How do you identify the vertical and horizontal asymptotes for rational functions?

bolton8l
2022-09-03
Answered

How do you identify the vertical and horizontal asymptotes for rational functions?

You can still ask an expert for help

Johnny Parrish

Answered 2022-09-04
Author has **12** answers

How to Find Horizontal Asymptotes of Rational Functions

Let $f\left(x\right)=\frac{p\left(x\right)}{q\left(x\right)}$, where p(x) is a polynomial of degree m with leading coefficient a, and q(x) is a polynomial of degree n with leading coefficient b. There are three cases:

Case 1: If m>n, then f has no horizontal asymptotes.

Case 2: If m=n, then $y=\frac{a}{b}$ is the horizontal asymptote of f.

Case 3: If m

How to Find Vertical Asymptotes of Rational Functions

If there are any common factors between the numerator and the denominator, then cancel all common factors. Set the denominator equal to zero then solve for x.

Let $f\left(x\right)=\frac{p\left(x\right)}{q\left(x\right)}$, where p(x) is a polynomial of degree m with leading coefficient a, and q(x) is a polynomial of degree n with leading coefficient b. There are three cases:

Case 1: If m>n, then f has no horizontal asymptotes.

Case 2: If m=n, then $y=\frac{a}{b}$ is the horizontal asymptote of f.

Case 3: If m

How to Find Vertical Asymptotes of Rational Functions

If there are any common factors between the numerator and the denominator, then cancel all common factors. Set the denominator equal to zero then solve for x.

asked 2021-02-25

True or False. The graph of a rational operate could encounter a horizontal straight line.

asked 2022-07-10

This integral poses a challenge.

Ordinarily integrating rational functions can be solved using the Hermite-Ostrogradski method. However, in the following integral, the coefficients ${\beta}_{0},...,{\beta}_{4}$ are not integers. (Hence, the Hermite-Ostrogradski method would not be appropriate).

Note: Expanding the integrand (trying to solve the integral using a partial fraction decomposition) is (because of the nature of the physical problem described by this integral) an inappropriate solution to this case.

$\int {\displaystyle \frac{1}{{\beta}_{0}+{\beta}_{1}x+{\beta}_{2}{x}^{2}+{\beta}_{3}{x}^{3}+{\beta}_{4}{x}^{4}}}dx$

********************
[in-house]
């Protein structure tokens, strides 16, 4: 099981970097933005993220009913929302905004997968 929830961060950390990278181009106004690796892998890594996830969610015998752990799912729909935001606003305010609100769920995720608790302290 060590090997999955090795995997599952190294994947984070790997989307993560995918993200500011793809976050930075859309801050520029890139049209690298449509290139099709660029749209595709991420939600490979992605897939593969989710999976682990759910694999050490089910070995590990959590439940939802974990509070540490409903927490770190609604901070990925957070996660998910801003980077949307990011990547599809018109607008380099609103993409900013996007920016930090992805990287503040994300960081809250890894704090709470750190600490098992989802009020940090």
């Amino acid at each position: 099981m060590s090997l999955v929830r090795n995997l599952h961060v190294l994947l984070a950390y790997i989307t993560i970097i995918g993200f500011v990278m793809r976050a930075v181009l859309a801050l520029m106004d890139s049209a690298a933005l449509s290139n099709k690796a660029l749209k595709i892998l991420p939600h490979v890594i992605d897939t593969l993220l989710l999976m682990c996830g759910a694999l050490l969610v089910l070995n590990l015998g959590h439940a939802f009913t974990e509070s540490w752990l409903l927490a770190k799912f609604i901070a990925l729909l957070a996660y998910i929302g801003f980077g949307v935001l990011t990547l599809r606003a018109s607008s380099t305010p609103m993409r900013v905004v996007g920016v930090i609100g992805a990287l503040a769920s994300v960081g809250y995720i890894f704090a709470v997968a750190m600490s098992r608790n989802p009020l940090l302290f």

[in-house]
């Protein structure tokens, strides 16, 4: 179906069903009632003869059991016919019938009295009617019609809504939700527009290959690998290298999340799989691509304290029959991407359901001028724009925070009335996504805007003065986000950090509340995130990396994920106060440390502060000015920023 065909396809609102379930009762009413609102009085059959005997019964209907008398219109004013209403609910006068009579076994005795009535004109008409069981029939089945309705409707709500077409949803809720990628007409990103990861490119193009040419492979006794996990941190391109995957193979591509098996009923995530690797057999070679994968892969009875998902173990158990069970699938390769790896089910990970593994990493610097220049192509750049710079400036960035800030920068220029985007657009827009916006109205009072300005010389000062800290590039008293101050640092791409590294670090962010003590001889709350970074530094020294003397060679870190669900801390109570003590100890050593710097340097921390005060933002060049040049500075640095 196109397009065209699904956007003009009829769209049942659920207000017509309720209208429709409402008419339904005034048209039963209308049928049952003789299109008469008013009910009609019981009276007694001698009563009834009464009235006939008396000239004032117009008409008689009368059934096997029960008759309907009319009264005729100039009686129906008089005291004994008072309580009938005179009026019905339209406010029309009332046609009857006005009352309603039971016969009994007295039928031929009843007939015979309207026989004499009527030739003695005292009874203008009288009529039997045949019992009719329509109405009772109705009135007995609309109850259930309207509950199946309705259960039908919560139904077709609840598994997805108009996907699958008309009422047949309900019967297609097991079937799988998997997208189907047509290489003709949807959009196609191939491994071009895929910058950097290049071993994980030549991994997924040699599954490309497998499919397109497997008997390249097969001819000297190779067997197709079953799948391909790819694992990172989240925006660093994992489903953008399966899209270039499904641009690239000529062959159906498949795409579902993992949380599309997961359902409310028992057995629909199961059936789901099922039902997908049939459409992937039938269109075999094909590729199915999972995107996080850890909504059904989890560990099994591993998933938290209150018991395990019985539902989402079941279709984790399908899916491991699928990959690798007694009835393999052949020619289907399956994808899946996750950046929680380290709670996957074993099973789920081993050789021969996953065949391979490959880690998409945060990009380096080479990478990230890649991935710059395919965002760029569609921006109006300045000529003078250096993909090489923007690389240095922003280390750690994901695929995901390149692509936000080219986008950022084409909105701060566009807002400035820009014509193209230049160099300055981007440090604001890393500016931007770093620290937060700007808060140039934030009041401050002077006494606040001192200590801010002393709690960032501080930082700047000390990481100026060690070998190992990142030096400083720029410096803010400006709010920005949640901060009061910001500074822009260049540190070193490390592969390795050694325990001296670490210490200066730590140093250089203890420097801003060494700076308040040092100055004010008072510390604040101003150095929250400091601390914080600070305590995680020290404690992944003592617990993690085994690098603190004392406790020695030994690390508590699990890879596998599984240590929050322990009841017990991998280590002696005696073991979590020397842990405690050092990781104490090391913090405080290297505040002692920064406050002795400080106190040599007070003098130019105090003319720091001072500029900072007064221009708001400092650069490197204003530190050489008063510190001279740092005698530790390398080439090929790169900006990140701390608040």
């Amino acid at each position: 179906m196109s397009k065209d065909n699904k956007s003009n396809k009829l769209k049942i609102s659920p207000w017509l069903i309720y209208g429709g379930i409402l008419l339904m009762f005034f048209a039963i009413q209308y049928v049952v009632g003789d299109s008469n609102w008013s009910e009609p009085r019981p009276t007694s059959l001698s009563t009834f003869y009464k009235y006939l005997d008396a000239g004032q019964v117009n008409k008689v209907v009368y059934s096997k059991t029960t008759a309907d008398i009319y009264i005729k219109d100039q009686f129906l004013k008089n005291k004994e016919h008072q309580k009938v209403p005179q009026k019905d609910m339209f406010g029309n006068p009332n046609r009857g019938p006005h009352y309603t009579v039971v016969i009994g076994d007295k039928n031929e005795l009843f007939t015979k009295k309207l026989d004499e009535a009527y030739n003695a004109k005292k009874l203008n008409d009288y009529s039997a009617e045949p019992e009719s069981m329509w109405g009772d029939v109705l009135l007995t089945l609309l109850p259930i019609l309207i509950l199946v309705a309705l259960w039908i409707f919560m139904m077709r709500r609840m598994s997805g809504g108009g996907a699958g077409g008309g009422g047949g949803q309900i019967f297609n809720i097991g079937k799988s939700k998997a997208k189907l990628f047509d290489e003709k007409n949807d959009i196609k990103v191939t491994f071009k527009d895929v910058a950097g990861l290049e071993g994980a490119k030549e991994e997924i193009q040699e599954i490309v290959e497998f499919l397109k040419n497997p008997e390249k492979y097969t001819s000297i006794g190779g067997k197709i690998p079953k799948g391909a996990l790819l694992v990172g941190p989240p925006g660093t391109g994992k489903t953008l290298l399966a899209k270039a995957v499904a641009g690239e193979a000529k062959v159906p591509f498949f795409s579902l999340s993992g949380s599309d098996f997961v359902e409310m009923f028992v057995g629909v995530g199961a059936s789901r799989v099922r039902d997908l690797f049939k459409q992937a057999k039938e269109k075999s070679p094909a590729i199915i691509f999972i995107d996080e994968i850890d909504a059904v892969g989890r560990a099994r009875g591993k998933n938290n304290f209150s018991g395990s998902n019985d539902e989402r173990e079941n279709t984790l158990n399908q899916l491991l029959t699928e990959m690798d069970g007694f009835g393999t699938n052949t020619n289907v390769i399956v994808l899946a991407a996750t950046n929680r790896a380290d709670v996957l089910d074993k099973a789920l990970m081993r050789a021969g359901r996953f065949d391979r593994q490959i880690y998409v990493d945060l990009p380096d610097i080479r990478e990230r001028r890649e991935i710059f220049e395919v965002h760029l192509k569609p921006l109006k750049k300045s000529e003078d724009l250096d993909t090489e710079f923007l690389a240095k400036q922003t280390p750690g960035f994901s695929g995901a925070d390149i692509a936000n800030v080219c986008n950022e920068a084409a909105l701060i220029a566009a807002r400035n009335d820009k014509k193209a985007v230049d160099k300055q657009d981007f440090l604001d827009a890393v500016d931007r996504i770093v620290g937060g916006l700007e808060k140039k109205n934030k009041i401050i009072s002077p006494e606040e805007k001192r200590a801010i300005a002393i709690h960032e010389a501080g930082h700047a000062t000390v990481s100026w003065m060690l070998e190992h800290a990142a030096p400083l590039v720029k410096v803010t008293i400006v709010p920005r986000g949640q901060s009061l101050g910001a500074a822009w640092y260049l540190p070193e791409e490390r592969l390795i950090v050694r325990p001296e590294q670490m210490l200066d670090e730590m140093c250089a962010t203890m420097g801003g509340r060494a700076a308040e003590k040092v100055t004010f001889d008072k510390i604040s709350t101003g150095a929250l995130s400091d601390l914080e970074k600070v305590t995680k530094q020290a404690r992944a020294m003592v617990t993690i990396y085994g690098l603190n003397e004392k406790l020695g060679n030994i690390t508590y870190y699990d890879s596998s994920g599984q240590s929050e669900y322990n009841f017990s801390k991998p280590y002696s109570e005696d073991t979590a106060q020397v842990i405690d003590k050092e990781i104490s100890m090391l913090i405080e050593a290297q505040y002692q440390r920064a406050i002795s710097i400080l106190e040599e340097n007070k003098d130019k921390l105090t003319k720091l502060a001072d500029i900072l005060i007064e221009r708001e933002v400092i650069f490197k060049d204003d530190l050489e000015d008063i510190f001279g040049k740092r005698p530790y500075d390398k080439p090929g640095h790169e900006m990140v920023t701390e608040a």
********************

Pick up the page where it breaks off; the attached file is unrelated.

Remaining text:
How can this rational function be evaluated?

Ordinarily integrating rational functions can be solved using the Hermite-Ostrogradski method. However, in the following integral, the coefficients ${\beta}_{0},...,{\beta}_{4}$ are not integers. (Hence, the Hermite-Ostrogradski method would not be appropriate).

Note: Expanding the integrand (trying to solve the integral using a partial fraction decomposition) is (because of the nature of the physical problem described by this integral) an inappropriate solution to this case.

$\int {\displaystyle \frac{1}{{\beta}_{0}+{\beta}_{1}x+{\beta}_{2}{x}^{2}+{\beta}_{3}{x}^{3}+{\beta}_{4}{x}^{4}}}dx$

How can this rational function be evaluated?

asked 2022-09-12

How do you graph $f\left(x\right)=\frac{x}{{x}^{2}+x-2}$ using holes, vertical and horizontal asymptotes, x and y intercepts?

asked 2022-08-31

If y varies inversely with x and y = 8 when x = 5, then what is y when x = 2?

asked 2022-09-04

Which is the quadratic variation equation for the relationship given y varies directly with x^2 and y = 36 when x = 3?

asked 2021-06-27

Graph the rational functions. Include the graphs and equations of the asymptotes and dominant terms. $y=\frac{1}{2x+4}$

asked 2022-02-18

I'm trying to find out under which conditions does a sum of a rational function $\sum f\left(n\right)$ converges, with $f\left(x\right)=\frac{A\left(x\right)}{B\left(x\right)}$ , with $degB>degA$ and $\mathrm{\forall}X,B\left(X\right)\ne 0$ .

Who knows?

Who knows?